Jarchow, Middaugh win Eagle Ranch Classic
EAGLE — After starting the season off slower than she would have liked, local mountain-bike racer Karen Jarchow is back on top. Jarchow won the women’s pro division in the Eagle Ranch Classic mountain bike race on Wednesday; Eagle-Vail’s Josiah Middaugh took top honors for the men.
The Eagle Ranch Classic, a 12-mile race along trails like Bailey’s and Second Gulch in Eagle, is the first race of the Vail Recreation District’s annual summer mountain bike race series. Leading up to Wednesday’s race, Jarchow had been competing in the Epic Rides Off-Road Series, a three race contest taking place in Arizona, Colorado and Nevada. Disappointed with her results in the first two races of that series, she entered the 2017 Original Growler in Gunnison last weekend, where she rode away with a win. Following that up with a win in Eagle on Wednesday, Jarchow said she’s finally feeling content with her fitness.
“I started this spring off a little slower than I would have liked, but that’s racing,” she said Wednesday. “I’m coming around now, which feels good.”
Jarchow’s true passion is ultra marathon mountain bike racing, which takes riders on cross country courses 100 miles in length. Jarchow is the defending champion on the National Ultra Endurance Mountain Bike Race Series, where she will attempt to defend her title again this year starting in July. With wins in Gunnison and Eagle throughout the course of the last week, she said she’s looking to maintain her fitness heading into that series.
“The physical side is there, now I’m just working on the mental side,” she said.
Following Jarchow was veteran racer Gretchen Reeves in second, and 17-year-old Ezra Smith of Summit County, this year’s national champion Nordic skier in the under 18 division, rounded out the podium in third.
Jarchow said both herself and Smith have a lot to learn from Reeves, who has won several national championships in her day.
“I started late, but I still remember my first race with Gretchen,” Jarchow said. “I’ve learned so much from her.”
The women’s podium — Jarchow, who turned pro recently; Reeves, who has been competing for more than 20 years; and Smith, who still has another year of competing at the high school level — demonstrated the competitiveness across generations in the local mountain-bike race series. Jarchow said it’s competition like that which makes the local race series so beneficial for riders.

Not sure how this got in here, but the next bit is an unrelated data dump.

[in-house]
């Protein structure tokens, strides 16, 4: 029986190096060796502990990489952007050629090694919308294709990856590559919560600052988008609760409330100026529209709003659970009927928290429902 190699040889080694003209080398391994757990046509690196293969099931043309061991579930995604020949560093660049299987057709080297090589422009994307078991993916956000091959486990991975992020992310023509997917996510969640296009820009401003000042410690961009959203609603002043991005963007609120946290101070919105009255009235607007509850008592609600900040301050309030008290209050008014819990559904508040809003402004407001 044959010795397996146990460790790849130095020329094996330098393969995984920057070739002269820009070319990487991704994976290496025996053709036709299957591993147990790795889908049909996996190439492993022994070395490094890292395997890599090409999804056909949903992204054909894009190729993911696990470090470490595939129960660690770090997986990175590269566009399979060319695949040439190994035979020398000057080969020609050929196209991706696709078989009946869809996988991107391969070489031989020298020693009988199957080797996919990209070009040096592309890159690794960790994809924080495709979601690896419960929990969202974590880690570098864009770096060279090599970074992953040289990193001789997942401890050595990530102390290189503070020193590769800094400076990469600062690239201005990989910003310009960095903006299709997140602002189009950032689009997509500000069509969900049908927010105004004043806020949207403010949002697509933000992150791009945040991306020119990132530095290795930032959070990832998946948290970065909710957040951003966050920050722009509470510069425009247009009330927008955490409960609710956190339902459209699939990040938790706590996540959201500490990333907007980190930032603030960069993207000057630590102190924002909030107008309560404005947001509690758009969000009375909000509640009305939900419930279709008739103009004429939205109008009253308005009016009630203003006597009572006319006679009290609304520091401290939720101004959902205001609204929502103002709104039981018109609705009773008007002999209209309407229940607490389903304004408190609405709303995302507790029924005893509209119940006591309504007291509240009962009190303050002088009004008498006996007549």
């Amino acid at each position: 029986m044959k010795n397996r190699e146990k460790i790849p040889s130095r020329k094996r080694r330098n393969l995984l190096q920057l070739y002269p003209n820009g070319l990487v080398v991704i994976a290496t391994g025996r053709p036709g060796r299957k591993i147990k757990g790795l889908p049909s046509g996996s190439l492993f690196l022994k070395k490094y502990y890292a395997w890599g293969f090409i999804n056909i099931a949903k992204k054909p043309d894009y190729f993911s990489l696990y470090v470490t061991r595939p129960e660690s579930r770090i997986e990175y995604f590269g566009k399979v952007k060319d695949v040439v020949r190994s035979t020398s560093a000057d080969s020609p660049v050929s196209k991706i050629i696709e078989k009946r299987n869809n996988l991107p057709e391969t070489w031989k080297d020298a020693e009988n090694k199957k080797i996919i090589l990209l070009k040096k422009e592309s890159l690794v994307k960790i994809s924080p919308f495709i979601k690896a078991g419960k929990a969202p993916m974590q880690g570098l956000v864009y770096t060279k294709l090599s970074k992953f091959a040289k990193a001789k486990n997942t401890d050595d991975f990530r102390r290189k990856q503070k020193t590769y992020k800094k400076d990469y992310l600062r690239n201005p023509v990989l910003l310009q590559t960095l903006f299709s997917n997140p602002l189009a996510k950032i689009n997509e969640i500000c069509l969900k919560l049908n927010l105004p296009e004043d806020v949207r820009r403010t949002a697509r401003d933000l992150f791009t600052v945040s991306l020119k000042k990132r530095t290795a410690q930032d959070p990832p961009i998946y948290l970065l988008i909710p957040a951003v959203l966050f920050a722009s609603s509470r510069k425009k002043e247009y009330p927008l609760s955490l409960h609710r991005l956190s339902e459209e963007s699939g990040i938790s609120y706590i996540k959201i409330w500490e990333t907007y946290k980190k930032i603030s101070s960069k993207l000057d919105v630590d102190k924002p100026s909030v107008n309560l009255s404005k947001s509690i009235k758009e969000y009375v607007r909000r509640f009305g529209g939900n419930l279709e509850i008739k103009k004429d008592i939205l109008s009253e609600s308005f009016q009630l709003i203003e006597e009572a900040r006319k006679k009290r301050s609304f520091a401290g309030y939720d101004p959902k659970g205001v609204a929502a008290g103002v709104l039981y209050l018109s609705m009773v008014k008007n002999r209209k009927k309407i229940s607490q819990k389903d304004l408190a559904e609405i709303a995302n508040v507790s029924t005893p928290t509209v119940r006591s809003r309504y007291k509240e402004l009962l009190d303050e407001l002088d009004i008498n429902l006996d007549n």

“In these races, I just go as hard as I can and try to hold on,” she said. “These races are great for developing that mental fortitude. In that way our community is really like no other.”
Smith said she made the trip down from Summit for that reason.
“I was just looking for some good training,” she said.
STUDENT VS. TEACHER
On the men’s side, it was another competition among the generations. Middaugh, at 38, is in top form coming off a tough win in the Xterra off-road triathlon series May 20. It took everything he had, however, to top 25-year-old road biker Cristhian Ravelo, who started off the race in the lead and battled it out with Middaugh in a sprint to the finish.
Ravelo has been competing on the USA Cycling Pro Road Tour with new team the 303 Project. This week marked his first time back on the mountain bike this season.
“It’s 100 percent right from the gun which is a fun way of racing after you get used to being on the road,” Ravelo said. “Everything’s a little bit calmer, a little friendlier at times. In these races, people joke about it being the Wednesday Night Worlds, but it truly is. You got guys like Josiah here who are such tough racers.”
Middaugh, the 2015 Xterra world champion, said Ravelo gave him quite a fight.
“That’s why these are the hardest workouts I can do,” Middaugh said. “Nobody gives you anything.”
Eagle resident Jay Henry, a regular winner in the mountain bike race series, finished third. Challenging Henry throughout the race was Vail Ski & Snowboard Academy junior Sam Brown, who Henry coaches as a part of the local high school mountain biking team.
“It’s pretty great practice for these younger kids to get to come out here and race against the pros,” Henry said.
In the next race, Brown might enter himself in the pro division. He competed as an expert on Wednesday.
“I wanted to see how it went, and it went pretty well,” Brown said.
Rita’s two closest peers have climbed the 8,850-meter (29,035-foot) peak 21 times each, but both of them have retired from mountain climbing.